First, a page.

Peak(s):  Mt. Shavano  -  14,229 feet
Tabeguache Peak  -  14,155 feet
Mt. Antero  -  14,269 feet
Mt. Princeton  -  14,197 feet
Mt. Yale  -  14,196 feet
Mt. Columbia  -  14,073 feet
Mt. Harvard  -  14,420 feet
Mt. Elbert  -  14,433 feet
Mt. of the Holy Cross  -  14,005 feet
Date Posted:  07/17/2014
Modified:  07/18/2014
Date Climbed:   07/09/2014
Author:  pbakwin
 Sawatch thru-hike  

Sawatch 14ers Thru-Hike

When Mike suggested a backpack of the 15 Sawatch 14ers (Shavano through Holy Cross) I thought "OK, that sounds good. Great route." Then he said "I want to do it in 5 days", and I thought "OK, sounds good. And really hard!" It was particularly bold for Mike, as this would be his first real backpacking trip. We selected dates in early July which worked for both of us, coincided with the full moon, and, unfortunately, would likely be at the beginning of the monsoon. In retrospect, June would have been better, though this year was quite snowy. Also, it's just hard to get fit enough and well acclimated to these high altitudes by June.

The first task was to figure out the route, which actually wasn't that hard since most of the way we'd be following routes that have been established by people doing the "Nolan's 14" (Shavano through Massive within 60 hours). Jared Campbell was kind enough to share the GPS track of his successful Nolan's (with Matt Hart), which was an excellent start, and we were able to fill this in with some info from Eric Lee, who has scouted these routes about as thoroughly as anyone. We still needed to connect to Holy Cross, so I got on and drew some lines - "This looks like it will work."

Since this was Mike's first "real" backpacking trip, so he had to spend quite a bit of time (and $) assembling gear that would be both ultralight and able to withstand the hard use that these rugged mountains would no doubt dish out. For myself, the new (prototype) UD Fastpack 30L was the obvious choice since I'd been working with UD on its design. The pack worked great for this trip, had no durability issues and weighed only 19oz. For our shelter, I splurged on a new 8.5'x10' cuben fiber tarp from Zpacks. We were ready to go.

On July 8 we drove to Salida, stopping along the way to leave a food drop at Winfield, and checked into a motel in an intense thunderstorm. "Looks like the monsoon is here," I said.

Day 1: July 9 (Shavano, Tabaguache, Antero, Princeton; 22 miles / 12700' gain)
04:20 Shavano TH
06:45 Shavano
07:32 Tabaguache
08:52 Cross Brown's Creek
10:42 Antero
13:03 Baldwin Gulch TH
15:30 waiting out storm at 11,600' on Princeton
18:13 Princeton
20:34 camp on the CT

We got up at 3:00AM on Weds, July 9, drove 30 min. to the Shavano TH, and were underway at 4:20, marching up the easy trail by headlamp through the most extensive blow-down I've ever seen. Fortunately the Forest Service has cleared the trail, otherwise it would have been totally impassible. We summitted Shavano at 6:45 under clear, blue skies with basically no wind, then strolled over to Tabaguache. Two down, 13 to go.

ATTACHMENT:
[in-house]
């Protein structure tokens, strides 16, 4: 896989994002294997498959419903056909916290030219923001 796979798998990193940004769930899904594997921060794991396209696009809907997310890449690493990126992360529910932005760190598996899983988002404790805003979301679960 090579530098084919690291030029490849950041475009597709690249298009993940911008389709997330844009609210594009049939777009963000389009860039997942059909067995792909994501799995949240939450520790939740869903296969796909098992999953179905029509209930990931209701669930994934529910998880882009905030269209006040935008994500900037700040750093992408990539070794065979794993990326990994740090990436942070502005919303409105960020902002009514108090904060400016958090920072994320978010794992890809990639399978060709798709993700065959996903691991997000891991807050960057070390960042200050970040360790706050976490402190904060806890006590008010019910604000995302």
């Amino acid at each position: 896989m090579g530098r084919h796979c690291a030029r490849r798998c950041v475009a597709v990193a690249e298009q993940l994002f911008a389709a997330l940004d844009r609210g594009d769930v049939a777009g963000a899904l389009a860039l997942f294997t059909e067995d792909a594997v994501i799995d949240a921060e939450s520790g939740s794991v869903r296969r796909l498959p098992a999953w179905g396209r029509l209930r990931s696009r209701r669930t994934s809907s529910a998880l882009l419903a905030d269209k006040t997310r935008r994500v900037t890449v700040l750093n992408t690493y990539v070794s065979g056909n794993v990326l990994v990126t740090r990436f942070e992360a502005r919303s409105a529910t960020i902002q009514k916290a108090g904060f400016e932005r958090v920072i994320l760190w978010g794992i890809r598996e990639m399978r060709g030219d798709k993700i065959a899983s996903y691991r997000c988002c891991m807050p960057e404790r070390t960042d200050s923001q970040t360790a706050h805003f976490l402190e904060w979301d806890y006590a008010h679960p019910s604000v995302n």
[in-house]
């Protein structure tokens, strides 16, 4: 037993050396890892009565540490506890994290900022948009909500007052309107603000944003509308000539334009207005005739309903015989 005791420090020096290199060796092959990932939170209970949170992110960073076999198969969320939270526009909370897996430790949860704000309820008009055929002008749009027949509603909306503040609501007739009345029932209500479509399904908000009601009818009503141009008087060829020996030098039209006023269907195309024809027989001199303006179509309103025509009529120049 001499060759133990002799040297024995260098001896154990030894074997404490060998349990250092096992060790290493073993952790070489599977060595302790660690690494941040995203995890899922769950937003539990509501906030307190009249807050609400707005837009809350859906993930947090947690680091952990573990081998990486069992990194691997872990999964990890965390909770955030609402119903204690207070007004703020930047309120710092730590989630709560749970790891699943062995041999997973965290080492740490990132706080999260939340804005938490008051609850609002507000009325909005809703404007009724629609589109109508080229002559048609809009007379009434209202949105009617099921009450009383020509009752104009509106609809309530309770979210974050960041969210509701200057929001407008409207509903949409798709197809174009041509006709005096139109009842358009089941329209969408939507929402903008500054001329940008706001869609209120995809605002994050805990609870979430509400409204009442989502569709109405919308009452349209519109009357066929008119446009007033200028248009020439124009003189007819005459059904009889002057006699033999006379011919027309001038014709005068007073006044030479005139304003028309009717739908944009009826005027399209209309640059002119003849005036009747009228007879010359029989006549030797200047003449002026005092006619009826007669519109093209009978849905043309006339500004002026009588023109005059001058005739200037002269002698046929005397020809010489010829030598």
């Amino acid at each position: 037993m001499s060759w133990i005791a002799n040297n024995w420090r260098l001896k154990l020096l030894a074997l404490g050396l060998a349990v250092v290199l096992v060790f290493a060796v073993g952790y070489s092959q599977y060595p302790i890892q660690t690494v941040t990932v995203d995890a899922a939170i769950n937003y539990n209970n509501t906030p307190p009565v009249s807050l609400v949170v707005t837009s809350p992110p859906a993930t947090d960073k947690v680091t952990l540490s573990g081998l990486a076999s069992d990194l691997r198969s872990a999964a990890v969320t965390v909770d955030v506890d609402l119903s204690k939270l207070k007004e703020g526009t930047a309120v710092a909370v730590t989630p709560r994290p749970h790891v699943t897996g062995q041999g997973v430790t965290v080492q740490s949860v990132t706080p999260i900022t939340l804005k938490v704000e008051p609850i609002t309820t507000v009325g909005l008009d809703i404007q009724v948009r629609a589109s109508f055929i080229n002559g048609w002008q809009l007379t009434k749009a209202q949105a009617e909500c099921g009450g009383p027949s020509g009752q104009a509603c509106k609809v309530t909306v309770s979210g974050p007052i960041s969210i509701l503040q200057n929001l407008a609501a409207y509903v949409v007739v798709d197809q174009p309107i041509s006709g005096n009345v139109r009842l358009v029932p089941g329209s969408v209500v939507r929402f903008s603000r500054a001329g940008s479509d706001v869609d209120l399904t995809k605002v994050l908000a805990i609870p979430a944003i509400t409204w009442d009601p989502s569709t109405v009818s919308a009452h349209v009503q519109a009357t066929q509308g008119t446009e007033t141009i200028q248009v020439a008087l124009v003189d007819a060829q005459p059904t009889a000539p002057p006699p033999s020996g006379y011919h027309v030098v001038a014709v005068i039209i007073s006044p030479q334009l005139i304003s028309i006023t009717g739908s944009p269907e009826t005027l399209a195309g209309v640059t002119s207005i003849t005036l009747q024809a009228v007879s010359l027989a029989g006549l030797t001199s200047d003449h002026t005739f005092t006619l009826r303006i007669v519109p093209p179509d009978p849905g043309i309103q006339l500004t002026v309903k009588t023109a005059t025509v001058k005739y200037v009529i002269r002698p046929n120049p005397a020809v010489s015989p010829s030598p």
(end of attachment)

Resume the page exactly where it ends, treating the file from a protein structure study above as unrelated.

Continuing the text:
Mike on Shavano

We had a clear view of our next objective - Antero. I had scouted the route a couple weeks earlier, and we made quick work of it, taking efficient lines into and out of the lovely Brown's Creek drainage. Soon we were slogging up the jeep road, which reaches 13700' on Antero's south ridge. I dropped my pack near the saddle for the final 500' vertical - it felt great to hike without the extra 20lbs for a few minutes. The summit of Antero was busy with people snapping photos and even drinking beer - quite a scene. We didn't linger too long though - plenty still to do today.

Goat on Antero

Returning to the saddle, we took an efficient line down on very loose talus and scree, cutting all the switchbacks on the jeep road down to 11900'. Once back on the road we were able to bum water from a nice couple from Minnesota who were just breaking camp and wrapping up their annual Colorado vacation. There was plenty of ambient water around, but I'm not always so keen on taking water in these heavily mined areas. The Baldwin Gulch jeep road went quickly, and by lunchtime we were strolling down the Chalk Creek Road and then through the little residential community of Alpine. We had a bit of a bushwhack to get into Grouse Canyon, but pretty quickly picked up the excellent use trail on the east side of Grouse Creek and then on up an eastern tributary - a wonderful and super direct route that neither of us had seen before.
Grouse Creek, Princeton

As we neared treeline the thunder and rain started, so we found a protected spot to throw up our tarp and wait it out. After 45 minutes or so the weather settled down so we packed up and continued to grind our way up to Princeton's south ridge.
Upper Grouse drainage, Princeton

The ridge itself was interesting though slow, with quite a bit of rock hopping and easy scrambling.
Princeton south ridge

We finally reached Princeton's summit at 6:15PM, both feeling quite tired from a big 12700' vertical day. We still had to descend the long, trail-less northeast ridge route, which truly seemed endless. It was nearly dark when we finally reached the Colorado Trail and found an excellent campsite near Maxwell Creek. We'd had a 16-hour hiking day, and we were beat!
camp on the CT

Day 2: July 10 (Yale, Columbia; 22.5 miles / 9400' gain)
05:05 leave camp